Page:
Now that National Novel Writing Month has officially kicked off, I thought it might be nice to take a look at a novel that started out as a NaNoWriMo project and later became an international bestseller. In 2011 Erin Morgenstern wrote in her NaNo pep talk:
The circus was my variation on the wise and ancient NaNo wisdom: when in doubt, just add ninjas. I had this plodding, Edward Gorey-esque thing with mysterious figures in fur coats being mysterious and doing very little else. I got tremendously bored with it because nothing was happening so I sent the otherwise boring characters to a circus. And it worked. I ended up tossing that beginning and focusing purely on the circus. An imaginary location I created out of desperation expanded and changed and became its own story over many non-November months of revisions and more revisions and now it is all grown-up and book-shaped and published and bestselling. And it all started with NaNoWriMo.
Brilliant. Bring on the metaphorical ninjas!
First, I would like to point out that this book has one of the best opening sentences I have read in a long time:
The man billed as Prospero the Enchanter receives a fair amount of correspondence via the theater office, but this is the first envelope addressed to him that contains a suicide note, and it is also the first to arrive carefully pinned to the coat of a five-year-old girl.
A+ 10/10 five stars.
Who is the little girl? Why was she sent to him? Whose suicide note is pinned to her coat? And who is this man anyway, if Prospero is not his real name? That opener had me hooked instantly – I had to find out what was going on. As the story unfolds, we are introduced to a world of wonder with a deadly competition between two rivals at its centre.
(Side note: I wonder how many magicians haved used the stage name Prospero over the course of the last couple of centuries.)
For me, the most impressive trick this book pulled on me was make me forget all that and believe that the circus can be a place of awe and wonder. I was never a big fan of the circus as a child; I didn’t care for clowns and their slapstick, I felt sorry for the animals, and watching the acrobats pull off risky stunts only reminded me of how many bones I had already managed to break at such a young age (I have had my arms and ankles X-rayed more times than I care to admit). However, the night circus is not a gaudy, loud mess, but a sophisticated and carefully styled experience that takes the visitors’ breath away. In fact, if I had to use one word to describe this book, it would have to be “enchanting.” Reading it actually feels a lot like stepping through a curtain and discovering a magical circus behind it. Morgenstern does not just introduce us to all the different tents, but points out all the remarkable little details. The way the characters dress, the notebooks they use to jot down ideas for new creations, absolutely everything is thought out. It is a fantastic bit of worldbuilding, and for days after I’d finished the book, my imagination was running wild. The circus is not just a location; it is the novel’s main character.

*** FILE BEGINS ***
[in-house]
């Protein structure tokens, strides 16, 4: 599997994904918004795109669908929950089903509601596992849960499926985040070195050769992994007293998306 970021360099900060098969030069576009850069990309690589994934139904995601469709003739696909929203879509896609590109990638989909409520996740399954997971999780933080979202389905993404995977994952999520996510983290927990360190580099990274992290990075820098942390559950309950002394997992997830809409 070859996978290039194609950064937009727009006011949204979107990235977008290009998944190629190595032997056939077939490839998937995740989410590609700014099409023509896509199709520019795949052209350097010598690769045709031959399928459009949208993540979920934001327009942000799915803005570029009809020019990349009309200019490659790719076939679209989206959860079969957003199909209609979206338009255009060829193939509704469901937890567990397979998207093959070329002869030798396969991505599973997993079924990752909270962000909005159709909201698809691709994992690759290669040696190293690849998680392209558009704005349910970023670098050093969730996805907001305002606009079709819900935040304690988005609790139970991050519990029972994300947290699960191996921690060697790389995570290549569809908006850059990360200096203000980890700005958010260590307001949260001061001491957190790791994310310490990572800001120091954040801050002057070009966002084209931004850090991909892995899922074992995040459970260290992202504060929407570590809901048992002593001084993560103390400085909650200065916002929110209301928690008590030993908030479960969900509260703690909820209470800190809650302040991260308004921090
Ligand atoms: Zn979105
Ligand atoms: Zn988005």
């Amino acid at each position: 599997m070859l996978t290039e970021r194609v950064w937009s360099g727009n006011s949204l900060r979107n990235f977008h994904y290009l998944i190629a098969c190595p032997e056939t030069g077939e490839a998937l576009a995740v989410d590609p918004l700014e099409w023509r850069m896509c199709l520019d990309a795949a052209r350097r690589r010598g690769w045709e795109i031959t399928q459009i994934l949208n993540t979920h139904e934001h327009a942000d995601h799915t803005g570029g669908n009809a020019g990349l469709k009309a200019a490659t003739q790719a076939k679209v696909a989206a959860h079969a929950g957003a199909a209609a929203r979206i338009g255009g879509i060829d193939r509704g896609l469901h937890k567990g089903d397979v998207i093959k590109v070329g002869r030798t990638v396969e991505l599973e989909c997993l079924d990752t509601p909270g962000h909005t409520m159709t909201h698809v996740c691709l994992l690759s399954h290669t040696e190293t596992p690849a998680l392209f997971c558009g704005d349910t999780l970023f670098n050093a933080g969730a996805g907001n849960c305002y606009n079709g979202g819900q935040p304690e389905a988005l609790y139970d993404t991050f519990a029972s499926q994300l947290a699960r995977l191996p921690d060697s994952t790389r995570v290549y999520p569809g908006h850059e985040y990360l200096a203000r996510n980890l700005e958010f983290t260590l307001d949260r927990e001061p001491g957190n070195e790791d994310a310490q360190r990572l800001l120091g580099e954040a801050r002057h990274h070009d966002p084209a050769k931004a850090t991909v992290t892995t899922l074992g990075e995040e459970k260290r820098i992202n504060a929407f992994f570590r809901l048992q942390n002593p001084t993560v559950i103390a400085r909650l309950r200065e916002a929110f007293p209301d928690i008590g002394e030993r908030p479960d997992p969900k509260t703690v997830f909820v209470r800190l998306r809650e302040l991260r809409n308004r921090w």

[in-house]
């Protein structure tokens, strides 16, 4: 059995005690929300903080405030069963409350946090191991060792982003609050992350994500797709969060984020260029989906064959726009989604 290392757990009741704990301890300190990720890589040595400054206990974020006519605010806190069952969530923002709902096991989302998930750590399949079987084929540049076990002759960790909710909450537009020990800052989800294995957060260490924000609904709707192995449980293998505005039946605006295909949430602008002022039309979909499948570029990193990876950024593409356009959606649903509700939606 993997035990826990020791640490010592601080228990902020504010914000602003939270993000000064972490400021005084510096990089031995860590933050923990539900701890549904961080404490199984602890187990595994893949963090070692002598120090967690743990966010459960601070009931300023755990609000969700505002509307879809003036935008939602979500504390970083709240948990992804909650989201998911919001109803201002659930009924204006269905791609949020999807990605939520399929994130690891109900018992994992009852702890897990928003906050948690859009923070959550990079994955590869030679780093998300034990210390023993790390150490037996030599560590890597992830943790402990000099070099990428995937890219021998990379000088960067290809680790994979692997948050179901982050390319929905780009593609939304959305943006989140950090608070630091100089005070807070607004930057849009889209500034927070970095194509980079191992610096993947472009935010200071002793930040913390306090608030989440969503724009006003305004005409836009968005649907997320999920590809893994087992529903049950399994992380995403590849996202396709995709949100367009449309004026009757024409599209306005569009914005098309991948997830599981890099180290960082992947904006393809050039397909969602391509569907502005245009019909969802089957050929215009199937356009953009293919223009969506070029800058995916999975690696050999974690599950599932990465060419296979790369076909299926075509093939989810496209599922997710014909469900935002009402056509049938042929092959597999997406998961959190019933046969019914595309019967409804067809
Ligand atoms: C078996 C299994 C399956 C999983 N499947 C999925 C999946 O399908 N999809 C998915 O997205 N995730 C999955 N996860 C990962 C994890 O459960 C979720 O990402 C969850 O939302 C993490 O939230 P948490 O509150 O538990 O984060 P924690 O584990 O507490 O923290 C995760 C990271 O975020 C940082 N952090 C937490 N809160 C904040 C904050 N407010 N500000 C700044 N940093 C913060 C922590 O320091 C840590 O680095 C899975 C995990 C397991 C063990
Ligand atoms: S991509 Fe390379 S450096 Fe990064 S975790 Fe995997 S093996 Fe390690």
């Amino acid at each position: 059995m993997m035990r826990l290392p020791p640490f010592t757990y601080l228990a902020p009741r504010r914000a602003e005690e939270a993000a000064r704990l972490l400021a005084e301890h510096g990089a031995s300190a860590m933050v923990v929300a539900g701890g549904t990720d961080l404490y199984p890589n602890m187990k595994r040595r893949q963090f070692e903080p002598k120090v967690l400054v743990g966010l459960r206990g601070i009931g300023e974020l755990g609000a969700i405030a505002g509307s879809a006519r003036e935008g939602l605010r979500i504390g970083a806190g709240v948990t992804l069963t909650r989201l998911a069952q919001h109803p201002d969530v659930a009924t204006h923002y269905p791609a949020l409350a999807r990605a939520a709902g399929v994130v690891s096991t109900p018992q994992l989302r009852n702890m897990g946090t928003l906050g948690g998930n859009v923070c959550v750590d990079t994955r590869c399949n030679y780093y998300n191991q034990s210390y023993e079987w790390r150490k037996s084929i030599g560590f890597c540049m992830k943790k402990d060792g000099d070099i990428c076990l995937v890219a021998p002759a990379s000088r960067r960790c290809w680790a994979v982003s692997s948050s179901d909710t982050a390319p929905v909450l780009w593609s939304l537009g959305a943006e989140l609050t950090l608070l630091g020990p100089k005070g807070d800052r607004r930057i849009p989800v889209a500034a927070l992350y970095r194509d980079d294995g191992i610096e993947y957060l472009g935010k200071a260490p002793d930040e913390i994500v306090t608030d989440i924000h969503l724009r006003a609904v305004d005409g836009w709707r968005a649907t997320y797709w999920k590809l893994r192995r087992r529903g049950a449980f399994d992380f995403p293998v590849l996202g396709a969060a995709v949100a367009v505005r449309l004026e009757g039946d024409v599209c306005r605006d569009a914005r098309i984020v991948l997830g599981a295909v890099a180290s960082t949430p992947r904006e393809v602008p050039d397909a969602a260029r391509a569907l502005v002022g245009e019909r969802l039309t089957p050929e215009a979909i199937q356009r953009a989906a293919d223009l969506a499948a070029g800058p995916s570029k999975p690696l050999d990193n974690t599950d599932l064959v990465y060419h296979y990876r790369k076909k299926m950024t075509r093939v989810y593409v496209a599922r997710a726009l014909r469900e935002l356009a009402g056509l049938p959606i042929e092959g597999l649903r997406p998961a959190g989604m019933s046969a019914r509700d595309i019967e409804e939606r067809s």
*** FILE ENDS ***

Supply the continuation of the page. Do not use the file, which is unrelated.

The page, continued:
The downside of enchantment is that it’s all superficial; when you peel away the magic of the circus, what we’re left with is an interesting idea for a story that never quite reaches its full potential because of how flat the characters are. This is what ended up knocking down my final verdict to a three-star rating. After all, it’s a bit of a problem when the novel’s resolution revolves around a pair of doomed lovers, and I can’t bring myself to care if they’ll get together or not. I will say that the more I thought about it, the more fitting it seemed. The key is to think of The Night Circus as a traditional fairy tale; its characters are all archetypes with a specific role to play (the Mentor, the Star-Crossed Lovers, the Architect). This is a book about magic, not people. Its main goal is to create a sparkly mystery that will leave you wanting more, and on that front it succeeds with flying colours. What happens to the characters is almost irrelevant; we just need them to create and react to the magic in question. The only thing that really matters is the circus. However, it does mean that the book lacks that emotional punch that would have kept it from eventually feeling hollow at the centre. As spectacular as certain aspects are, it could have been a lot more.
Perhaps this rating seems harsh considering how positive the rest of the review is, but personally, I need strong characters to really lose myself in a book. There were times where it felt like The Night Circus dragged a bit, and that’s where a good character arc will keep you turning the page. If you care about their arc and what happens to them, you will be much more forgiving of the occasional dawdling. The last thing you want in a book that is all about dazzling the reader is a point where the story becomes a bit of a dud. Remember how Morgenstern said that she struggled to write for her “otherwise boring” characters, but everything was solved when she sent them to the circus? Yeah.
For my part, I’ll be counting the days until Bryan Fuller gets his hands on the rights and adapts The Night Circus into a dazzling mini series – like a less messy version of The Imaginarium of Doctor Parnassus, perhaps. Just think what kind of visuals a talented director could create from this source material! Would it ever live up to the picture I’ve created in my head? Probably not, but I’d love to watch someone
who is not Tim Burton try.